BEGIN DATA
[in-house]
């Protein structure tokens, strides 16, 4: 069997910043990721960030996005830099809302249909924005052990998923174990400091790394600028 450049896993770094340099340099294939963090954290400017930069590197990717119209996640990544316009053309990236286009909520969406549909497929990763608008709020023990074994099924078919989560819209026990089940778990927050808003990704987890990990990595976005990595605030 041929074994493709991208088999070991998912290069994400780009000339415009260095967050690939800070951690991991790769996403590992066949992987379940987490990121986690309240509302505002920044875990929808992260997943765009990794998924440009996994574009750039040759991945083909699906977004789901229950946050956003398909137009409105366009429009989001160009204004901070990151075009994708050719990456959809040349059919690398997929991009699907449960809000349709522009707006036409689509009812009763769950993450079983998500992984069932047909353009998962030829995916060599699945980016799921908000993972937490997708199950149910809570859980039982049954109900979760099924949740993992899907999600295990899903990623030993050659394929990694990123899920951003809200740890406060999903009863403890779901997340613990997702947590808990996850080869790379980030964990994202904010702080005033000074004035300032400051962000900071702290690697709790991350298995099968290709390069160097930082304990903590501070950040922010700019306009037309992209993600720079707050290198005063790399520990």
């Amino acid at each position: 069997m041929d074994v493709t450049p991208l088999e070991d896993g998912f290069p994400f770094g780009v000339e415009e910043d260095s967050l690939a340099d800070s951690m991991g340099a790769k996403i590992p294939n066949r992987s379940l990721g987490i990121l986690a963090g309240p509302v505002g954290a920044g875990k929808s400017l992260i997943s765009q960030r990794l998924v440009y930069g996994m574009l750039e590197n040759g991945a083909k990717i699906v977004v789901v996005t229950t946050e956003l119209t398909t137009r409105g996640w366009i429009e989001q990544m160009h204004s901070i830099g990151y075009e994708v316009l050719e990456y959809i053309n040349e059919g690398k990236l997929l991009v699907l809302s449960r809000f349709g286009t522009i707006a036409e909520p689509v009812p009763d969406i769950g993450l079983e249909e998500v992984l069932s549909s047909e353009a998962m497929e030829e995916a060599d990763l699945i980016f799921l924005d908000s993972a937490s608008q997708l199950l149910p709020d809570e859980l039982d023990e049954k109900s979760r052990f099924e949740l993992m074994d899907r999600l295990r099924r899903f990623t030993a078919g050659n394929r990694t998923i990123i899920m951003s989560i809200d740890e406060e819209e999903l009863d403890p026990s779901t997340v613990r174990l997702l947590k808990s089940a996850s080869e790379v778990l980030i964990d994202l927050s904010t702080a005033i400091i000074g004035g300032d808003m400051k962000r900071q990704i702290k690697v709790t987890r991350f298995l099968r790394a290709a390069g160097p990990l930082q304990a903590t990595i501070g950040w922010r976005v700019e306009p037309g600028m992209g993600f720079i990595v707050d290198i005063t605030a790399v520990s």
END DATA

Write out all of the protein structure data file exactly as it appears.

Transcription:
[in-house]
């Protein structure tokens, strides 16, 4: 069997910043990721960030996005830099809302249909924005052990998923174990400091790394600028 450049896993770094340099340099294939963090954290400017930069590197990717119209996640990544316009053309990236286009909520969406549909497929990763608008709020023990074994099924078919989560819209026990089940778990927050808003990704987890990990990595976005990595605030 041929074994493709991208088999070991998912290069994400780009000339415009260095967050690939800070951690991991790769996403590992066949992987379940987490990121986690309240509302505002920044875990929808992260997943765009990794998924440009996994574009750039040759991945083909699906977004789901229950946050956003398909137009409105366009429009989001160009204004901070990151075009994708050719990456959809040349059919690398997929991009699907449960809000349709522009707006036409689509009812009763769950993450079983998500992984069932047909353009998962030829995916060599699945980016799921908000993972937490997708199950149910809570859980039982049954109900979760099924949740993992899907999600295990899903990623030993050659394929990694990123899920951003809200740890406060999903009863403890779901997340613990997702947590808990996850080869790379980030964990994202904010702080005033000074004035300032400051962000900071702290690697709790991350298995099968290709390069160097930082304990903590501070950040922010700019306009037309992209993600720079707050290198005063790399520990």
């Amino acid at each position: 069997m041929d074994v493709t450049p991208l088999e070991d896993g998912f290069p994400f770094g780009v000339e415009e910043d260095s967050l690939a340099d800070s951690m991991g340099a790769k996403i590992p294939n066949r992987s379940l990721g987490i990121l986690a963090g309240p509302v505002g954290a920044g875990k929808s400017l992260i997943s765009q960030r990794l998924v440009y930069g996994m574009l750039e590197n040759g991945a083909k990717i699906v977004v789901v996005t229950t946050e956003l119209t398909t137009r409105g996640w366009i429009e989001q990544m160009h204004s901070i830099g990151y075009e994708v316009l050719e990456y959809i053309n040349e059919g690398k990236l997929l991009v699907l809302s449960r809000f349709g286009t522009i707006a036409e909520p689509v009812p009763d969406i769950g993450l079983e249909e998500v992984l069932s549909s047909e353009a998962m497929e030829e995916a060599d990763l699945i980016f799921l924005d908000s993972a937490s608008q997708l199950l149910p709020d809570e859980l039982d023990e049954k109900s979760r052990f099924e949740l993992m074994d899907r999600l295990r099924r899903f990623t030993a078919g050659n394929r990694t998923i990123i899920m951003s989560i809200d740890e406060e819209e999903l009863d403890p026990s779901t997340v613990r174990l997702l947590k808990s089940a996850s080869e790379v778990l980030i964990d994202l927050s904010t702080a005033i400091i000074g004035g300032d808003m400051k962000r900071q990704i702290k690697v709790t987890r991350f298995l099968r790394a290709a390069g160097p990990l930082q304990a903590t990595i501070g950040w922010r976005v700019e306009p037309g600028m992209g993600f720079i990595v707050d290198i005063t605030a790399v520990s």